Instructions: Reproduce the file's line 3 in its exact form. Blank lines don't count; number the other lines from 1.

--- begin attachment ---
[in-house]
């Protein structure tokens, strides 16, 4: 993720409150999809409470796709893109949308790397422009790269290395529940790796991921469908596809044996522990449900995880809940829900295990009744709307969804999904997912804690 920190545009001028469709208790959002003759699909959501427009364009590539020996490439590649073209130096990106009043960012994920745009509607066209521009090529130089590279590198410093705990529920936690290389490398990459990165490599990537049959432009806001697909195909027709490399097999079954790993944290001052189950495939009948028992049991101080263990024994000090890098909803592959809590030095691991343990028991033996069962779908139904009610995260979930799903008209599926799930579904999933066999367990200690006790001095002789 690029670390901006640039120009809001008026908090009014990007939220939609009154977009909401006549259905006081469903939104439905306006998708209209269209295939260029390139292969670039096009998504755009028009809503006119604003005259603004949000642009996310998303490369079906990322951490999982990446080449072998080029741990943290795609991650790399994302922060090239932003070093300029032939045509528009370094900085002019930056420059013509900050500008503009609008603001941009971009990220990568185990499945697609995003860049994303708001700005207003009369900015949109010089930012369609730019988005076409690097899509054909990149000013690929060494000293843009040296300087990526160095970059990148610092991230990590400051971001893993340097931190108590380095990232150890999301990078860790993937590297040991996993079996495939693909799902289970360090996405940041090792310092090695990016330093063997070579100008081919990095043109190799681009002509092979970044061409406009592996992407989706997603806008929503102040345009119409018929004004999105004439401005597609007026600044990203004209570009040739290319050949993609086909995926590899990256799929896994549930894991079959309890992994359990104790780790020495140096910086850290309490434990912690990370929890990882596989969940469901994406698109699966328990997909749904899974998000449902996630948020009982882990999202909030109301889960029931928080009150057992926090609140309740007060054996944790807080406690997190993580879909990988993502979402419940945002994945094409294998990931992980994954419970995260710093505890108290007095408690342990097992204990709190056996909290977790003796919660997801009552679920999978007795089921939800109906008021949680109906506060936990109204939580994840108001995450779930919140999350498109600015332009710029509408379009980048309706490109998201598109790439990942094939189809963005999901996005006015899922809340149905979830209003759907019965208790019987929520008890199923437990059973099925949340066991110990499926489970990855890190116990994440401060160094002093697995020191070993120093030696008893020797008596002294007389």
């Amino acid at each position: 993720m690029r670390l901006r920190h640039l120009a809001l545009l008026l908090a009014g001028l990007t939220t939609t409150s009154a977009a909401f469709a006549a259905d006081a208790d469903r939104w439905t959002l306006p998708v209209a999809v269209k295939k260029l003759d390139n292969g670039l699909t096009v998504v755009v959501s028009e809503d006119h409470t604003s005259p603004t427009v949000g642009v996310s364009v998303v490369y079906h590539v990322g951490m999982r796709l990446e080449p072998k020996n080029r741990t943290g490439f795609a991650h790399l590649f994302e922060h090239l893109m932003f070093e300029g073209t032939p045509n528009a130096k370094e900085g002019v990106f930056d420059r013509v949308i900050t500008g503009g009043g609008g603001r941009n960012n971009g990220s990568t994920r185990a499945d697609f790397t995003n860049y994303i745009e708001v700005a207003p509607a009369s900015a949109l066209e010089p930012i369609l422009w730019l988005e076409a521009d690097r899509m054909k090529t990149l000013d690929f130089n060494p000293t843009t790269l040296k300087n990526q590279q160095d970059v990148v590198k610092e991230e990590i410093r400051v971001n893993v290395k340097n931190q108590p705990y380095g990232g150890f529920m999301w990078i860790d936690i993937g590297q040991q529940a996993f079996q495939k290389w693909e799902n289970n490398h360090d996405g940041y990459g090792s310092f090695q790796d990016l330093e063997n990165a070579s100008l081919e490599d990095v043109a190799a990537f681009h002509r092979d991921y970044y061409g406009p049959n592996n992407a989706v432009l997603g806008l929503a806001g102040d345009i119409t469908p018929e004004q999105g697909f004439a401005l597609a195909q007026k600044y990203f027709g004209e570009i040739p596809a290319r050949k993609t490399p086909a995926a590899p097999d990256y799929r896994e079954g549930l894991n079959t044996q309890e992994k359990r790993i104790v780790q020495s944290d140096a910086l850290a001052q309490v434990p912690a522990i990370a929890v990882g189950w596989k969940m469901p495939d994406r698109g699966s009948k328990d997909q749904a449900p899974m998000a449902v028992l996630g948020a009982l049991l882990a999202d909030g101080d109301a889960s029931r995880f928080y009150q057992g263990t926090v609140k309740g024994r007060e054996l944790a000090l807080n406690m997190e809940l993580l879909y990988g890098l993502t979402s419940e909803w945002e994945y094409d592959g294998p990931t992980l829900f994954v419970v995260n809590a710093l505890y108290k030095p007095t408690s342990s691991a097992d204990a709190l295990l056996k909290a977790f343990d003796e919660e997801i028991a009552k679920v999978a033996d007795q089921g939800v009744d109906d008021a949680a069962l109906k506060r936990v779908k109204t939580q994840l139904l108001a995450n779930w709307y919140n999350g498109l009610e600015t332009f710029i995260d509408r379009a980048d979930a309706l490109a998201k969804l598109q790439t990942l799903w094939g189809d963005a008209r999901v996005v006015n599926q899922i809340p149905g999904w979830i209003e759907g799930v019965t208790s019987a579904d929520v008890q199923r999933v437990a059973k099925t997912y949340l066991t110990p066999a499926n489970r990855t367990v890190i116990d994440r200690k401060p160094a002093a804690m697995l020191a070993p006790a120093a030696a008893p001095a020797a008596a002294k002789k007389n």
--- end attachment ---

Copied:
């Amino acid at each position: 993720m690029r670390l901006r920190h640039l120009a809001l545009l008026l908090a009014g001028l990007t939220t939609t409150s009154a977009a909401f469709a006549a259905d006081a208790d469903r939104w439905t959002l306006p998708v209209a999809v269209k295939k260029l003759d390139n292969g670039l699909t096009v998504v755009v959501s028009e809503d006119h409470t604003s005259p603004t427009v949000g642009v996310s364009v998303v490369y079906h590539v990322g951490m999982r796709l990446e080449p072998k020996n080029r741990t943290g490439f795609a991650h790399l590649f994302e922060h090239l893109m932003f070093e300029g073209t032939p045509n528009a130096k370094e900085g002019v990106f930056d420059r013509v949308i900050t500008g503009g009043g609008g603001r941009n960012n971009g990220s990568t994920r185990a499945d697609f790397t995003n860049y994303i745009e708001v700005a207003p509607a009369s900015a949109l066209e010089p930012i369609l422009w730019l988005e076409a521009d690097r899509m054909k090529t990149l000013d690929f130089n060494p000293t843009t790269l040296k300087n990526q590279q160095d970059v990148v590198k610092e991230e990590i410093r400051v971001n893993v290395k340097n931190q108590p705990y380095g990232g150890f529920m999301w990078i860790d936690i993937g590297q040991q529940a996993f079996q495939k290389w693909e799902n289970n490398h360090d996405g940041y990459g090792s310092f090695q790796d990016l330093e063997n990165a070579s100008l081919e490599d990095v043109a190799a990537f681009h002509r092979d991921y970044y061409g406009p049959n592996n992407a989706v432009l997603g806008l929503a806001g102040d345009i119409t469908p018929e004004q999105g697909f004439a401005l597609a195909q007026k600044y990203f027709g004209e570009i040739p596809a290319r050949k993609t490399p086909a995926a590899p097999d990256y799929r896994e079954g549930l894991n079959t044996q309890e992994k359990r790993i104790v780790q020495s944290d140096a910086l850290a001052q309490v434990p912690a522990i990370a929890v990882g189950w596989k969940m469901p495939d994406r698109g699966s009948k328990d997909q749904a449900p899974m998000a449902v028992l996630g948020a009982l049991l882990a999202d909030g101080d109301a889960s029931r995880f928080y009150q057992g263990t926090v609140k309740g024994r007060e054996l944790a000090l807080n406690m997190e809940l993580l879909y990988g890098l993502t979402s419940e909803w945002e994945y094409d592959g294998p990931t992980l829900f994954v419970v995260n809590a710093l505890y108290k030095p007095t408690s342990s691991a097992d204990a709190l295990l056996k909290a977790f343990d003796e919660e997801i028991a009552k679920v999978a033996d007795q089921g939800v009744d109906d008021a949680a069962l109906k506060r936990v779908k109204t939580q994840l139904l108001a995450n779930w709307y919140n999350g498109l009610e600015t332009f710029i995260d509408r379009a980048d979930a309706l490109a998201k969804l598109q790439t990942l799903w094939g189809d963005a008209r999901v996005v006015n599926q899922i809340p149905g999904w979830i209003e759907g799930v019965t208790s019987a579904d929520v008890q199923r999933v437990a059973k099925t997912y949340l066991t110990p066999a499926n489970r990855t367990v890190i116990d994440r200690k401060p160094a002093a804690m697995l020191a070993p006790a120093a030696a008893p001095a020797a008596a002294k002789k007389n």